Hugh Segal is the Matthews Fellow in Global Public Policy at the Queen’s School of Policy Studies, senior adviser at Aird and Berlis LLP and a former Conservative senator.
While rarely top of mind, the prospects, choices and opportunities now available to Canada's Senate, in view of the new minority reality in the House of Commons, are unprecedented.
Yes, we have had minority governments before. But we have never had one concurrent with a Senate whose largest group of senators are neither Liberal nor Conservative – the parties that have historically formed governments over Canadian history.
This unique mix provides a fresh set of cautions and opportunities for the largely independent upper chamber. Recent division that created a second Canadian Senate Group, independent from the Independent Senate Group majority, reflects how some senators have chosen to reflect this new context of both constraint and opportunity.
On the cautionary side (and unlike in a majority-government context), no legislation in this Parliament can reach the Senate for consideration unless it has the approval of at least two parties in the House of Commons.
This means that negotiations with respect to amendments proposed by the Senate and sent back to the House are no longer just between the Senate and the government. To its credit, the present government has accepted more reasoned amendments from the independent Senate than any other in the last 50 years.
But the minority composition of the newly elected House of Commons will make that process something quite different from the past four years. Among other things, this may require more multi-party consultation on important legislation across both houses of parliament before it is passed in either place. “Stick in the spoke” opposition by the Senate Conservative minority to everything emanating from the House of Commons may not be as viable as it has been in the past. But this contextual caution should not be allowed to obscure an area of compelling opportunity.
Many of the challenges underlined by the recent electoral decision of Canadian voters are not so much about right and left – or east and west – although some pundits and provincial politicians may prefer that kind of facile labelling.
Most are about the minutiae of formula and design at the centre of programs that define how Canada works, such as equalization, immigration policy, Indigenous reconciliation and reparation, defence procurement, foreign aid, poverty abatement, federal/provincial fiscal arrangements, pharmacare and inter-provincial trade flows, etc.
While senators should never be deciding the chosen path on any of these issues, they can contribute a textured and highly informed expert view as to how governments in Canada might proceed on these matters. Many of these central questions have federal/provincial aspects that are important.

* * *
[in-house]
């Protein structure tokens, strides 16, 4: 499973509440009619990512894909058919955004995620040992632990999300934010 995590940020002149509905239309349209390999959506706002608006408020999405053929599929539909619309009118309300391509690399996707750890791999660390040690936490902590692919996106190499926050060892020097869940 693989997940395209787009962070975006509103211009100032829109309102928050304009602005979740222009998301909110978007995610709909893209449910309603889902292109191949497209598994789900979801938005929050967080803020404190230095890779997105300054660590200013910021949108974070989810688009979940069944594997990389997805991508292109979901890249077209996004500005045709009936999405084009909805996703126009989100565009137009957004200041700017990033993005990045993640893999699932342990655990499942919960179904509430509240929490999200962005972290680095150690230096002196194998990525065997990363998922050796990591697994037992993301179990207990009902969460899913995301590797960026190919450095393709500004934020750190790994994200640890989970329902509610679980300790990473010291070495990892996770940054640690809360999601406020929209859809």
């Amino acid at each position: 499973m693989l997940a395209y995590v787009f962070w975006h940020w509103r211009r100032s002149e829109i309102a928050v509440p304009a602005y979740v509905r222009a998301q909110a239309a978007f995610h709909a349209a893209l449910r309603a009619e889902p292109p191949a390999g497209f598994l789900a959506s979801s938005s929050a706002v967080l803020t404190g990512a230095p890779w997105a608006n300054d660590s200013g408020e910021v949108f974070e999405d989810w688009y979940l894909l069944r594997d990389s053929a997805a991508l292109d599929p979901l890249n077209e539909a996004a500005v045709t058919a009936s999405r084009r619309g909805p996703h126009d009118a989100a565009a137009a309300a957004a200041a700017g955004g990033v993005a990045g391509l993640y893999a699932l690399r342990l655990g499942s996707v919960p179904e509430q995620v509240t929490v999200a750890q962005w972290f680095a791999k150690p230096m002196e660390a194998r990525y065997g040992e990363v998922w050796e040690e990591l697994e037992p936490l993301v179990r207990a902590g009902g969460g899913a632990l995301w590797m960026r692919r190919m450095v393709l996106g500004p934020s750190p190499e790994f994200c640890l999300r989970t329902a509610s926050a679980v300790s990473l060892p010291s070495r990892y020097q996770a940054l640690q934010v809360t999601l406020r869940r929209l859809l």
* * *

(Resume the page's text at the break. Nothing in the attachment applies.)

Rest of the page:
At the time of Confederation, the Senate was created to ensure, among other things, that the regions of Canada had fair representation, whatever the imbalances produced from time to time by our elections.
The newly independent Senate is by no means a panacea for all the gripping challenges facing a post-election minority federal parliament. But it can be one part of a coherent, measured and engaged way forward on some of the concerns at the centre of those challenges now faced by Canada and Canadians.
For any of the perceived weaknesses of our Senate, two of its greatest strengths are its capability for detailed consideration of complex issues and ability to facilitate broad public discussion of challenging problems through Senate inquiries and committees. Senate hearings can and have been held in Ottawa or across the country.
In the past, tough topics around health care, mental-health challenges, legalization of cannabis, rural and urban poverty, constitutional reform, official-languages policy and the structure of foreign aid have been thoroughly, openly and constructively addressed by Senate committees.
Some of this work might well be done by House of Commons committees or even Royal Commissions. But the former are often too partisan to make much progress and the latter are time-consuming and cost substantial amounts of money – far more than Senate hearings and reports.
Every region of Canada is represented in the Senate, and its demographic and skills mix is representative of Canada as a whole. The Senate can be, and has in the past been, the chamber where difficult discussions are held, where in-depth studies take place. This is why its reports and advice are frequently given serious consideration by the government of the day.
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